PL: Technically speaking, for banks, because required historical data volumes as well as the double calculation method, the implementation of FRTB will require a very important memory and storage capacity. Banks will have to revise their current IS architectures in order to support this new volume of metrics and data to collect.

Another prerequisite specific to banks is the choice of the calculation method and particularly the implementation of the internal model for eligible trading desks. Banks will have to audit risk factors, their modeling and have enough databases. They must be ready to support all requests that will arise from the implementation of FRTB.

KL: To conclude, banks will probably have to choose among their activities, those that will remain profitable following the constraints so by the regulations. Indeed, today’s highly profitable activities may become less so if they consume more capital. It will be necessary to anticipate the effect of this regulation on the profitability of the activities.

 

How will the calculation of market risks be reviewed?

PL: One of the first changes is the switch from VaR to Expected Shortfall, which we have already mentioned.

KL: On the credit risk side, the IRC (Incremental Risk Charge) will be replaced by the DRC (Default Risk Charge). The idea of this new indicator is to catch other risks than the default risk, such as, for example the counterparty risk.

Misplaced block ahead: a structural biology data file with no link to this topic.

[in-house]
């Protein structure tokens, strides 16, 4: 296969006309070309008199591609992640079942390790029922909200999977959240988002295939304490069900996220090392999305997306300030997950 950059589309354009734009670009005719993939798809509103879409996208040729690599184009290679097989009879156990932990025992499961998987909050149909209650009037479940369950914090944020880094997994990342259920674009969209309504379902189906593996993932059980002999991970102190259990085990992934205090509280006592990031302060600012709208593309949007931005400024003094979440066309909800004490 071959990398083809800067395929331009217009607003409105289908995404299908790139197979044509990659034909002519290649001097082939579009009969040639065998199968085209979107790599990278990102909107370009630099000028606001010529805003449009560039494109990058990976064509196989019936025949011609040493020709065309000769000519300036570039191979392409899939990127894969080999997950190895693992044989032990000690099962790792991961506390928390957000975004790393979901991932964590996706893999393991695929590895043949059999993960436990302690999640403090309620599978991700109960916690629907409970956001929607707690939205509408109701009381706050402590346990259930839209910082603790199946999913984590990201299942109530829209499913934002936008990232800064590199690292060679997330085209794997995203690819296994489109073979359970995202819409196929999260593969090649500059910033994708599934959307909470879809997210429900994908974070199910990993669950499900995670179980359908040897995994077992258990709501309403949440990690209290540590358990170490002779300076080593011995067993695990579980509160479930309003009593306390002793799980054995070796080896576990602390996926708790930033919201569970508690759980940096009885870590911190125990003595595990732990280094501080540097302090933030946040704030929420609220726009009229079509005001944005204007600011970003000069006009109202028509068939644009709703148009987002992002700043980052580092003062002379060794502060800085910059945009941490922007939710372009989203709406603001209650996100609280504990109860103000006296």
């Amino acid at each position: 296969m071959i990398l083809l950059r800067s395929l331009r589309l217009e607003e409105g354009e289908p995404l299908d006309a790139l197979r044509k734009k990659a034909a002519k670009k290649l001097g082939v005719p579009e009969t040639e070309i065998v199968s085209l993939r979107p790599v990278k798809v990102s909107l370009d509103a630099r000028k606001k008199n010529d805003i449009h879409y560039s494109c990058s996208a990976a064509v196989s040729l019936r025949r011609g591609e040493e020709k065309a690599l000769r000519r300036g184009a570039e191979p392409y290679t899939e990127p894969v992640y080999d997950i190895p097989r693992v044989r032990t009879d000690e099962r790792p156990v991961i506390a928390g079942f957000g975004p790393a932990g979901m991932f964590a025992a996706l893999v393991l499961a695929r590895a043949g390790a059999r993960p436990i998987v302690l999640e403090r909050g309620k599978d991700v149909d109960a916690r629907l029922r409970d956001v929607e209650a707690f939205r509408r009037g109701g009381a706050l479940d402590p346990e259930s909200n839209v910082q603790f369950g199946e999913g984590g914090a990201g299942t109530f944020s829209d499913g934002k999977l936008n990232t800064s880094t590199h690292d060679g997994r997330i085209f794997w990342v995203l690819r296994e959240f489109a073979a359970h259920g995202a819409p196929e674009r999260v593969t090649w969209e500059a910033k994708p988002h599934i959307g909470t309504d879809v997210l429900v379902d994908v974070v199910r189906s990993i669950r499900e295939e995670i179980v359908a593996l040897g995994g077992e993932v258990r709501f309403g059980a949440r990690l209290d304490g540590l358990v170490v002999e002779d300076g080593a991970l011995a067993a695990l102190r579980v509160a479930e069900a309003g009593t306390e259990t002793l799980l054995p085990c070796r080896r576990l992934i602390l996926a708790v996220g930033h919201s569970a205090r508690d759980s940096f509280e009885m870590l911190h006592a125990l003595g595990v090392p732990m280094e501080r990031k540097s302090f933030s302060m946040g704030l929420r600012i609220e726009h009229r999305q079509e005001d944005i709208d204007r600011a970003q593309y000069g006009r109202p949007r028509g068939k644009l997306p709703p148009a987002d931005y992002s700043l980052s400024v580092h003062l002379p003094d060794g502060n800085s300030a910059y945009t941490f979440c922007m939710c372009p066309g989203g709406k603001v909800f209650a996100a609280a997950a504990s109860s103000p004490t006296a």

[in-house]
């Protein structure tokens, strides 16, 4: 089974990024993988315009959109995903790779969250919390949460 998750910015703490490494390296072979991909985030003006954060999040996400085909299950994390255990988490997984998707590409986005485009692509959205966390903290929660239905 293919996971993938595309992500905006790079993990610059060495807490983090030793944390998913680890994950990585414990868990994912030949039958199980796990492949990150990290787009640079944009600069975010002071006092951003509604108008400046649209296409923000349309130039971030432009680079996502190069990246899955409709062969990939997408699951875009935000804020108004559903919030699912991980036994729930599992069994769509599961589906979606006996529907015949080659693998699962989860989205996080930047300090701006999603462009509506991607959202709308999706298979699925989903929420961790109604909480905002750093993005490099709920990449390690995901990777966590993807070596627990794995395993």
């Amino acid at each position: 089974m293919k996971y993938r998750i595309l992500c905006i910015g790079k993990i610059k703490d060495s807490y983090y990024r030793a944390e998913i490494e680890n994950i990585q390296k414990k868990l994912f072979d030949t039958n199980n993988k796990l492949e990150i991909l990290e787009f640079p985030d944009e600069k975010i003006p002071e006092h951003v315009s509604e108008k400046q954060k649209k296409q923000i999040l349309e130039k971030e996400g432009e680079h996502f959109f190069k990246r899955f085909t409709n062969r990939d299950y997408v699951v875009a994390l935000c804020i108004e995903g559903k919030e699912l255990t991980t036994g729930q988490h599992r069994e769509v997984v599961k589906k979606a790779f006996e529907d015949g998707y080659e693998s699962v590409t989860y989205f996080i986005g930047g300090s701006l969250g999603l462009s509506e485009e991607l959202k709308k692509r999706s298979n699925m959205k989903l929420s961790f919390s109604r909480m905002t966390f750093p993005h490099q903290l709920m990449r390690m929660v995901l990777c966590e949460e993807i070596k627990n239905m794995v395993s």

PL: Moreover, the transition period will be a period of double production. Indeed, banks will have to carry out their calculations everyday with the standard method, in addition to their internal method. The risk calculations will be much heavier, which implies an increase in storage capacity but probably also the strengthening of teams in charge the risk calculations.

What are the benefits and the disadvantages of the new calculation method?

KL: The most significant benefits of the FRTB regulation for banks are the following:

  • A better representation of reality
    The new risks calculations should allow to no longer fall into the traps of previous regulations that showed their limits during crises.
  • Taking into account the liquidity horizons